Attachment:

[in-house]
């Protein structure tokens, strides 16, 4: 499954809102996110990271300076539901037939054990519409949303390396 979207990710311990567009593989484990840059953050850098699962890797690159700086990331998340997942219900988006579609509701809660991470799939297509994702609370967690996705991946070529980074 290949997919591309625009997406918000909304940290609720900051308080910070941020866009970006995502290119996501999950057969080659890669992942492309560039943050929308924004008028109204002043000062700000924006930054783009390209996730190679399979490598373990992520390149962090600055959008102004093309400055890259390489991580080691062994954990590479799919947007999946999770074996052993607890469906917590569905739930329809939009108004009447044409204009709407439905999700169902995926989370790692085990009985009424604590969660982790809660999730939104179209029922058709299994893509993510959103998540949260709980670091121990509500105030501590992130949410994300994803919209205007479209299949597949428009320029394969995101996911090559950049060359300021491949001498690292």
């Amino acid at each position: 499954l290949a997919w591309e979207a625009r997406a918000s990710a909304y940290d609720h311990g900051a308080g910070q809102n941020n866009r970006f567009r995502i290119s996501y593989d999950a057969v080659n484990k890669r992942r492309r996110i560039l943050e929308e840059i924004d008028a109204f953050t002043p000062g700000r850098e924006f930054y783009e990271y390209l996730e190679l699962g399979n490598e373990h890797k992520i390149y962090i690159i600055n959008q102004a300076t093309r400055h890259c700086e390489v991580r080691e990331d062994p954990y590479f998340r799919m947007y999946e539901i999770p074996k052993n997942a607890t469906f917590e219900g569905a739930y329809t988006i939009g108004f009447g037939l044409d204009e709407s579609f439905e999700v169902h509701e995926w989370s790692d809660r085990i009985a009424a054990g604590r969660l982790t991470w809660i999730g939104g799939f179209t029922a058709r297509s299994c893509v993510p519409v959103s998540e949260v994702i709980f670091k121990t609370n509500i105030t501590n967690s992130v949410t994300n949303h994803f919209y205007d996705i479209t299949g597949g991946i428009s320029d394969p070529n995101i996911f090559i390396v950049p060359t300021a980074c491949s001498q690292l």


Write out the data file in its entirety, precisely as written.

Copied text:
[in-house]
């Protein structure tokens, strides 16, 4: 499954809102996110990271300076539901037939054990519409949303390396 979207990710311990567009593989484990840059953050850098699962890797690159700086990331998340997942219900988006579609509701809660991470799939297509994702609370967690996705991946070529980074 290949997919591309625009997406918000909304940290609720900051308080910070941020866009970006995502290119996501999950057969080659890669992942492309560039943050929308924004008028109204002043000062700000924006930054783009390209996730190679399979490598373990992520390149962090600055959008102004093309400055890259390489991580080691062994954990590479799919947007999946999770074996052993607890469906917590569905739930329809939009108004009447044409204009709407439905999700169902995926989370790692085990009985009424604590969660982790809660999730939104179209029922058709299994893509993510959103998540949260709980670091121990509500105030501590992130949410994300994803919209205007479209299949597949428009320029394969995101996911090559950049060359300021491949001498690292």
């Amino acid at each position: 499954l290949a997919w591309e979207a625009r997406a918000s990710a909304y940290d609720h311990g900051a308080g910070q809102n941020n866009r970006f567009r995502i290119s996501y593989d999950a057969v080659n484990k890669r992942r492309r996110i560039l943050e929308e840059i924004d008028a109204f953050t002043p000062g700000r850098e924006f930054y783009e990271y390209l996730e190679l699962g399979n490598e373990h890797k992520i390149y962090i690159i600055n959008q102004a300076t093309r400055h890259c700086e390489v991580r080691e990331d062994p954990y590479f998340r799919m947007y999946e539901i999770p074996k052993n997942a607890t469906f917590e219900g569905a739930y329809t988006i939009g108004f009447g037939l044409d204009e709407s579609f439905e999700v169902h509701e995926w989370s790692d809660r085990i009985a009424a054990g604590r969660l982790t991470w809660i999730g939104g799939f179209t029922a058709r297509s299994c893509v993510p519409v959103s998540e949260v994702i709980f670091k121990t609370n509500i105030t501590n967690s992130v949410t994300n949303h994803f919209y205007d996705i479209t299949g597949g991946i428009s320029d394969p070529n995101i996911f090559i390396v950049p060359t300021a980074c491949s001498q690292l």